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Meeting the health information needs of diverse communities is a challenge for librarians. Libraries of many types have a duty to identify and maintain contact with constituents having a variety of health information needs. Assessing community needs includes identifying specific population groups, the languages that they speak, the health issues affecting their lives, and their preferred methods of obtaining information. Locating, acquiring, and disseminating materials that address relevant health issues in an accessible manner takes commitment, funding, and a variety of collection development techniques. Library efforts have improved access to health information for diverse communities, but significant barriers to accessing health information remain. Reaching communities effectively includes community outreach via programming and partnering with community-based organizations and local health care agencies. By assisting information creators and health care providers in understanding how materials are being used and what materials need to be developed, library staff can play an important role in promoting the development of culturally and linguistically appropriate health information.
Libraries worldwide are dedicated to meeting the information needs of the populations they serve. Meeting the health information needs of diverse populations is challenging for many reasons. Individual health information is intrinsically intimate and personal, time frames may be short, and there may be many different "answers" to the question being expressed. Libraries of many types have a duty to identify and maintain contact with constituents having a variety of health information needs. Once information needs that impact the community's health are identified, relevant information can be located and made available. Library efforts have improved access to health information for diverse communities, but significant barriers to accessing health information still need to be addressed. Library staff can play an important role in assisting information creators and health care providers to understand how materials are being used and what materials need to be developed.
IDENTIFYING AND DEFINING COMMUNITIES
Public and academic institutions define and reach out to their communities in many ways. Depending on the situation, the library may or may not already be viewed as part of the user community's resources. What does it take to demonstrate a commitment to stowing diverse populations? Is there a palette of collections and services that must be offered, or is it in the eye of the beholder that the community decides whether the library is committed to fulfilling its needs?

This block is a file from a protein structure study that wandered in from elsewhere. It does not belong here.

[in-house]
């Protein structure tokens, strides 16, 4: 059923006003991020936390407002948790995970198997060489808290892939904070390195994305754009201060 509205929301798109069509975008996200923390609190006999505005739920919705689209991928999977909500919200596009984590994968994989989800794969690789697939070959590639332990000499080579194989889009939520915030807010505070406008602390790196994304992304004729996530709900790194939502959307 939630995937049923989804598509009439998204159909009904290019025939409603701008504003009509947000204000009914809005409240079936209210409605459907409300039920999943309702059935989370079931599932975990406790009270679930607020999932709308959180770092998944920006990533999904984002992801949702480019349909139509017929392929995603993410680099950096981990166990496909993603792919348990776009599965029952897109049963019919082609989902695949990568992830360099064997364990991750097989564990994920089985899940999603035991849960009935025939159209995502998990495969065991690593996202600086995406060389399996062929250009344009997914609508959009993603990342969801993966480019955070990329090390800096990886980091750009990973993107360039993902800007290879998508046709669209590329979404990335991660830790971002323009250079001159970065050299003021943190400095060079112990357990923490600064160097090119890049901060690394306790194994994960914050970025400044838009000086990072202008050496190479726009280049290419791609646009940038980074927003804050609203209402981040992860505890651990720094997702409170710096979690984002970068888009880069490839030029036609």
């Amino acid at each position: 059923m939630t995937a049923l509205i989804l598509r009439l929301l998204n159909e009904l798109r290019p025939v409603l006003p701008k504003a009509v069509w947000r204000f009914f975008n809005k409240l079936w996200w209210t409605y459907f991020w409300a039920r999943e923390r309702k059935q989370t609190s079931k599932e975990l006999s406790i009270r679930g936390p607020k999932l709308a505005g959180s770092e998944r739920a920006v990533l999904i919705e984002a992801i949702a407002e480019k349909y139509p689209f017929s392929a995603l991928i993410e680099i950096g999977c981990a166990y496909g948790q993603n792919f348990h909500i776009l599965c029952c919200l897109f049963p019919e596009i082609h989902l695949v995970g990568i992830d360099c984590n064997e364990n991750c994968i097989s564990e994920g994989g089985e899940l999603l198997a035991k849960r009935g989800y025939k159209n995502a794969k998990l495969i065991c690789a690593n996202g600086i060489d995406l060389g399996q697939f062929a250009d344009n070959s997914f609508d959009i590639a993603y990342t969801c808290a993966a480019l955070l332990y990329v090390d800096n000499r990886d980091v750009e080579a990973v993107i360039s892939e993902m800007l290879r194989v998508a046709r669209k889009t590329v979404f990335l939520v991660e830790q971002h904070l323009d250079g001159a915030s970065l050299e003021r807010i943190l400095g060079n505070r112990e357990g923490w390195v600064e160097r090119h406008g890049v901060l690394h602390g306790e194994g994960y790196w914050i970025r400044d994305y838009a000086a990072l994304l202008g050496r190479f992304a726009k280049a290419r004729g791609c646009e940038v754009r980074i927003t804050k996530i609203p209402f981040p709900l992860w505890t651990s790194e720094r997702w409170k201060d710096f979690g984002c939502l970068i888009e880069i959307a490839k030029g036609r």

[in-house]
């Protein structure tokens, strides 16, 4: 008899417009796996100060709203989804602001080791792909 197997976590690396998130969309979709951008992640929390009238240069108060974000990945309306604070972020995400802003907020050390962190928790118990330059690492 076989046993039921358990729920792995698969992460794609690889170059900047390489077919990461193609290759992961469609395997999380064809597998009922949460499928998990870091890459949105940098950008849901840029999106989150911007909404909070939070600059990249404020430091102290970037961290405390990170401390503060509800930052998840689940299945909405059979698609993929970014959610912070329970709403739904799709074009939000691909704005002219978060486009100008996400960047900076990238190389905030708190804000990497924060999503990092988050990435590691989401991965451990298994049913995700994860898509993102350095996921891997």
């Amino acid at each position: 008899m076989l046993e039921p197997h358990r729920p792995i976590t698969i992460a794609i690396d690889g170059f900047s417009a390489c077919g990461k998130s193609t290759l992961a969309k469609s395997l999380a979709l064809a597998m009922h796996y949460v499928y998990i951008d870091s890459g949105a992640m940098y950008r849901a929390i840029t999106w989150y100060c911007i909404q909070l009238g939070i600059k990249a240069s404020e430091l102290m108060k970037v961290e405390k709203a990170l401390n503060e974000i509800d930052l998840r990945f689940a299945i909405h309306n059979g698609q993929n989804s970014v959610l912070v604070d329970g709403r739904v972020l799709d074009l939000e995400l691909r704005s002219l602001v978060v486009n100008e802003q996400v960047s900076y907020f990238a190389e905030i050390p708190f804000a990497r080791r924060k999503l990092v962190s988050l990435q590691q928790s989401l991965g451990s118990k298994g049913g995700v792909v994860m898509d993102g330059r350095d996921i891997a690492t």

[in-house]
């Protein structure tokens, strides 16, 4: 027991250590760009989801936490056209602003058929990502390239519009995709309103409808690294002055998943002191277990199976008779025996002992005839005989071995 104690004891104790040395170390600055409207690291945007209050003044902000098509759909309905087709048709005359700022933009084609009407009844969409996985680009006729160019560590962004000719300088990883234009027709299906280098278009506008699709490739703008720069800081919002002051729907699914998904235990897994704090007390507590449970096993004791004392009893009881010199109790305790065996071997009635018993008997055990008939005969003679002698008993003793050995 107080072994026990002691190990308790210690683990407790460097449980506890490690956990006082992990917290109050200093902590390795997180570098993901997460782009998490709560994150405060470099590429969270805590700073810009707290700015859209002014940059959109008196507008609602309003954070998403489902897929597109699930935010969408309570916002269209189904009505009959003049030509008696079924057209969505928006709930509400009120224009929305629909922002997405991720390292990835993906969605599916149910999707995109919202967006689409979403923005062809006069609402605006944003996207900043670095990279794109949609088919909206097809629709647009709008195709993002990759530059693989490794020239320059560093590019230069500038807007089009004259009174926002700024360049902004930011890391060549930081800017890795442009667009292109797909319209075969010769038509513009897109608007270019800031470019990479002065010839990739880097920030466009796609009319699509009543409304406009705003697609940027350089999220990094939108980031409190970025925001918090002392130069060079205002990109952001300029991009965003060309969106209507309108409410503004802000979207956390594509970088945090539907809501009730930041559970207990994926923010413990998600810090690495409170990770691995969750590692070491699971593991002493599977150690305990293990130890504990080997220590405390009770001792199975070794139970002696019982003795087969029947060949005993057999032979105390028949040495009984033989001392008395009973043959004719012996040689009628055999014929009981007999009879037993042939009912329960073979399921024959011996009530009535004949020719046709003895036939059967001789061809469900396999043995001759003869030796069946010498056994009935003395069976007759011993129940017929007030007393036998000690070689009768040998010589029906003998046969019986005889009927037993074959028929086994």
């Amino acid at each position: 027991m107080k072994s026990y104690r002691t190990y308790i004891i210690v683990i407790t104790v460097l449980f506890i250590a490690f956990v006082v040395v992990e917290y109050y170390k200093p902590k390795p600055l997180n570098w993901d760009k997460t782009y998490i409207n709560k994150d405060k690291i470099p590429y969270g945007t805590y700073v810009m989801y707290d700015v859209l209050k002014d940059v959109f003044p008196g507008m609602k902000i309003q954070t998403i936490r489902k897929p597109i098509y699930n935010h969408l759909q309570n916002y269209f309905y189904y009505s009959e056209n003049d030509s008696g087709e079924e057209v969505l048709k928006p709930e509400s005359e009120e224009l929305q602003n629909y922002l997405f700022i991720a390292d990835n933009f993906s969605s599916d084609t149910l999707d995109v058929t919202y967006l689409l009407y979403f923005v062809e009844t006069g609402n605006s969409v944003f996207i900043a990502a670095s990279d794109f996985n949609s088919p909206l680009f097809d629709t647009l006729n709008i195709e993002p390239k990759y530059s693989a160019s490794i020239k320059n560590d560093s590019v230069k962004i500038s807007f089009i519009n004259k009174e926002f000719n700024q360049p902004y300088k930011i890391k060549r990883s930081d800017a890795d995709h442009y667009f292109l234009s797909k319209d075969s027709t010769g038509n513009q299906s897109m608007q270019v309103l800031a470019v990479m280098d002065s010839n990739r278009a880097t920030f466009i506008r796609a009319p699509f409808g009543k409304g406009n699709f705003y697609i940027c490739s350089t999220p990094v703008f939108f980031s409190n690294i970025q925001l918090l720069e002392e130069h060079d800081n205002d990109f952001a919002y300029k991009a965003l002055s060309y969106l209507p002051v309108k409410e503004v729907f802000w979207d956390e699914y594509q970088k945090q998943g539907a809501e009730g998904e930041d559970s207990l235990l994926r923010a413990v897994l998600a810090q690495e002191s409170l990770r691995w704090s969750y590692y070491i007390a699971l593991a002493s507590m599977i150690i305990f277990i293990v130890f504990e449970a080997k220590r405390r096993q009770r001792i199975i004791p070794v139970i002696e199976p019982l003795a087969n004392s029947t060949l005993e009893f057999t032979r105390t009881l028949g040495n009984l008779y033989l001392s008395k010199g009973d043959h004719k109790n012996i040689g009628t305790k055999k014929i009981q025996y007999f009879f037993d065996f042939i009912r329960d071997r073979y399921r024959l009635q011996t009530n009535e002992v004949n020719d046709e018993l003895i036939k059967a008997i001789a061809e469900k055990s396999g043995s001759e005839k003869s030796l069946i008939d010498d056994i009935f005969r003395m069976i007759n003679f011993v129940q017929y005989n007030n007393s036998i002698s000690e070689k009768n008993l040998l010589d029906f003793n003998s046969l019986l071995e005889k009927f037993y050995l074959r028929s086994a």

In order to identify the communities, they first need to be defined. It is interesting to compare the institutional definition with how the community defines itself. There are many characteristics according to which a community can be defined:
* Sexual orientation
* Other characteristic(s)
Language information can be gathered in a variety of ways. First, note the languages that library patrons and neighborhood residents speak. Are people or organizations asking for books or other materials in specific languages? Which language do people list as their primary language on their library card application? If the library does not track this information, there are other ways to learn about the population. Look at the census data for the city or county. Go to www.census.gov and use the American Fact Finder to get maps and statistics. Information concerning the language spoken at home, ability to speak English, and nativity and citizenship for residents is available in tables. Data from local school districts about the number of students with limited English and their primary languages may also be available via local or state Web sites.
Geographic characteristics can be fairly broad or very narrow. Areas circumscribed by political boundaries such as counties, congressional districts, and census tracts are easier to define but may not be meaningful to residents. In New York City, for example, much of the data is presented by United Hospital Fund zip code aggregations. These do not necessarily correspond to neighborhoods as defined by those who live there. As many health disparities are described as taking place in socioeconomic clusters, the type of housing in which people live also creates a community. The health concerns of those living in a housing project are different than those living in a single-family brownstone in the same zip code. The information needs of the homeless also need to be addressed.
Health status by race has been described intensively in the literature on health disparities. Many large data sources collect data by race but not by ethnicity, country of origin, or language spoken. As a result, racial categories are used as a proxy for other things. The multiracial nature of …